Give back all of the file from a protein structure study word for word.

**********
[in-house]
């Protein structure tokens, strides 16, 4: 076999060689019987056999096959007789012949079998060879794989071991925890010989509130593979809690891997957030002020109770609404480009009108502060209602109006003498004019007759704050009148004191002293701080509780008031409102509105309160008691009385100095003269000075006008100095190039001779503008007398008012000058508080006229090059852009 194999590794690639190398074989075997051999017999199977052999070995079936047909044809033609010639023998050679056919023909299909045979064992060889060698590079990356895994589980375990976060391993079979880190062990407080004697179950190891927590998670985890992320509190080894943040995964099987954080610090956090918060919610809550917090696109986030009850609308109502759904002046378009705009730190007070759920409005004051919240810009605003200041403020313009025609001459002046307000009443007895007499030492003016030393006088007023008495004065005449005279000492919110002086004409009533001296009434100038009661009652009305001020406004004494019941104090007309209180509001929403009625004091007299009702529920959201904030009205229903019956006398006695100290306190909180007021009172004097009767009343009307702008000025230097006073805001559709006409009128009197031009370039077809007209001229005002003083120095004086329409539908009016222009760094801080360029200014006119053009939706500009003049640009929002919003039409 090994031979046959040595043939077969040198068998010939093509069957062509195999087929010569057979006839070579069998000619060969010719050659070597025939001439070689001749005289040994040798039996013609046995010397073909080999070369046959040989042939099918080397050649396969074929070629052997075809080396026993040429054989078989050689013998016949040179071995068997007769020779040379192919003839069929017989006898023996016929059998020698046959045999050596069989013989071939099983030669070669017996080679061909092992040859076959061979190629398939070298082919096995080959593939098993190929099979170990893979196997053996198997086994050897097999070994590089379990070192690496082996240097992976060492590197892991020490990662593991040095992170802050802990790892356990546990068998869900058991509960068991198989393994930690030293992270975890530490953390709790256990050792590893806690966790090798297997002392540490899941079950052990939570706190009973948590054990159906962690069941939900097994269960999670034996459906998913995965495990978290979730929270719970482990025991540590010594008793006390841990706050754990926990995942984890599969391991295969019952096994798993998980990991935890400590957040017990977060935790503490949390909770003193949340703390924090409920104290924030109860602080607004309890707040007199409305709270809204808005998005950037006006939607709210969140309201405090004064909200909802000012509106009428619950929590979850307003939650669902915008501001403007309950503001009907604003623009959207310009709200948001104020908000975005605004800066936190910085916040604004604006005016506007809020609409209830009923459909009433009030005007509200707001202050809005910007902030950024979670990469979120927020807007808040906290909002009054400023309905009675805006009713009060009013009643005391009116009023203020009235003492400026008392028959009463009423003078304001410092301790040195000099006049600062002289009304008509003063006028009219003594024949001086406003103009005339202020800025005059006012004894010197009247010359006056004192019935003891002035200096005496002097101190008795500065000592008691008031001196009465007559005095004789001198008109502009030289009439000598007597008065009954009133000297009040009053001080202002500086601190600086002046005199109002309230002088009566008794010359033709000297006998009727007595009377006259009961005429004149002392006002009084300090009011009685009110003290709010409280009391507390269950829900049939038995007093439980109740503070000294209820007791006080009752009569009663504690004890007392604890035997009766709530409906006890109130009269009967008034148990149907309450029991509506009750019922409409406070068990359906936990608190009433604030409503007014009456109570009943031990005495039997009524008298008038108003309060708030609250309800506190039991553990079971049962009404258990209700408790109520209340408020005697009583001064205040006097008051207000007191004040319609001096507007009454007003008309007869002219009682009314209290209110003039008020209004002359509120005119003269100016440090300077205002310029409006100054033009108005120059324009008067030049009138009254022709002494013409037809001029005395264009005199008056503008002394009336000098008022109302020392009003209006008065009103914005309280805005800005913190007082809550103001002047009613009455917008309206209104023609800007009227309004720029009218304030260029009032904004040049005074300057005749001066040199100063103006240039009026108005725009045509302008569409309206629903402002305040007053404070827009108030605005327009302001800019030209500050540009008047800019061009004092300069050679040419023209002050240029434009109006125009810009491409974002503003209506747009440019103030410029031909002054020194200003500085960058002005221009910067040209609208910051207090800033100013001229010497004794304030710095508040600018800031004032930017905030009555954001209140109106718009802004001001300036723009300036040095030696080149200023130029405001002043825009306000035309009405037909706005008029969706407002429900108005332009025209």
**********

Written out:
[in-house]
């Protein structure tokens, strides 16, 4: 076999060689019987056999096959007789012949079998060879794989071991925890010989509130593979809690891997957030002020109770609404480009009108502060209602109006003498004019007759704050009148004191002293701080509780008031409102509105309160008691009385100095003269000075006008100095190039001779503008007398008012000058508080006229090059852009 194999590794690639190398074989075997051999017999199977052999070995079936047909044809033609010639023998050679056919023909299909045979064992060889060698590079990356895994589980375990976060391993079979880190062990407080004697179950190891927590998670985890992320509190080894943040995964099987954080610090956090918060919610809550917090696109986030009850609308109502759904002046378009705009730190007070759920409005004051919240810009605003200041403020313009025609001459002046307000009443007895007499030492003016030393006088007023008495004065005449005279000492919110002086004409009533001296009434100038009661009652009305001020406004004494019941104090007309209180509001929403009625004091007299009702529920959201904030009205229903019956006398006695100290306190909180007021009172004097009767009343009307702008000025230097006073805001559709006409009128009197031009370039077809007209001229005002003083120095004086329409539908009016222009760094801080360029200014006119053009939706500009003049640009929002919003039409 090994031979046959040595043939077969040198068998010939093509069957062509195999087929010569057979006839070579069998000619060969010719050659070597025939001439070689001749005289040994040798039996013609046995010397073909080999070369046959040989042939099918080397050649396969074929070629052997075809080396026993040429054989078989050689013998016949040179071995068997007769020779040379192919003839069929017989006898023996016929059998020698046959045999050596069989013989071939099983030669070669017996080679061909092992040859076959061979190629398939070298082919096995080959593939098993190929099979170990893979196997053996198997086994050897097999070994590089379990070192690496082996240097992976060492590197892991020490990662593991040095992170802050802990790892356990546990068998869900058991509960068991198989393994930690030293992270975890530490953390709790256990050792590893806690966790090798297997002392540490899941079950052990939570706190009973948590054990159906962690069941939900097994269960999670034996459906998913995965495990978290979730929270719970482990025991540590010594008793006390841990706050754990926990995942984890599969391991295969019952096994798993998980990991935890400590957040017990977060935790503490949390909770003193949340703390924090409920104290924030109860602080607004309890707040007199409305709270809204808005998005950037006006939607709210969140309201405090004064909200909802000012509106009428619950929590979850307003939650669902915008501001403007309950503001009907604003623009959207310009709200948001104020908000975005605004800066936190910085916040604004604006005016506007809020609409209830009923459909009433009030005007509200707001202050809005910007902030950024979670990469979120927020807007808040906290909002009054400023309905009675805006009713009060009013009643005391009116009023203020009235003492400026008392028959009463009423003078304001410092301790040195000099006049600062002289009304008509003063006028009219003594024949001086406003103009005339202020800025005059006012004894010197009247010359006056004192019935003891002035200096005496002097101190008795500065000592008691008031001196009465007559005095004789001198008109502009030289009439000598007597008065009954009133000297009040009053001080202002500086601190600086002046005199109002309230002088009566008794010359033709000297006998009727007595009377006259009961005429004149002392006002009084300090009011009685009110003290709010409280009391507390269950829900049939038995007093439980109740503070000294209820007791006080009752009569009663504690004890007392604890035997009766709530409906006890109130009269009967008034148990149907309450029991509506009750019922409409406070068990359906936990608190009433604030409503007014009456109570009943031990005495039997009524008298008038108003309060708030609250309800506190039991553990079971049962009404258990209700408790109520209340408020005697009583001064205040006097008051207000007191004040319609001096507007009454007003008309007869002219009682009314209290209110003039008020209004002359509120005119003269100016440090300077205002310029409006100054033009108005120059324009008067030049009138009254022709002494013409037809001029005395264009005199008056503008002394009336000098008022109302020392009003209006008065009103914005309280805005800005913190007082809550103001002047009613009455917008309206209104023609800007009227309004720029009218304030260029009032904004040049005074300057005749001066040199100063103006240039009026108005725009045509302008569409309206629903402002305040007053404070827009108030605005327009302001800019030209500050540009008047800019061009004092300069050679040419023209002050240029434009109006125009810009491409974002503003209506747009440019103030410029031909002054020194200003500085960058002005221009910067040209609208910051207090800033100013001229010497004794304030710095508040600018800031004032930017905030009555954001209140109106718009802004001001300036723009300036040095030696080149200023130029405001002043825009306000035309009405037909706005008029969706407002429900108005332009025209």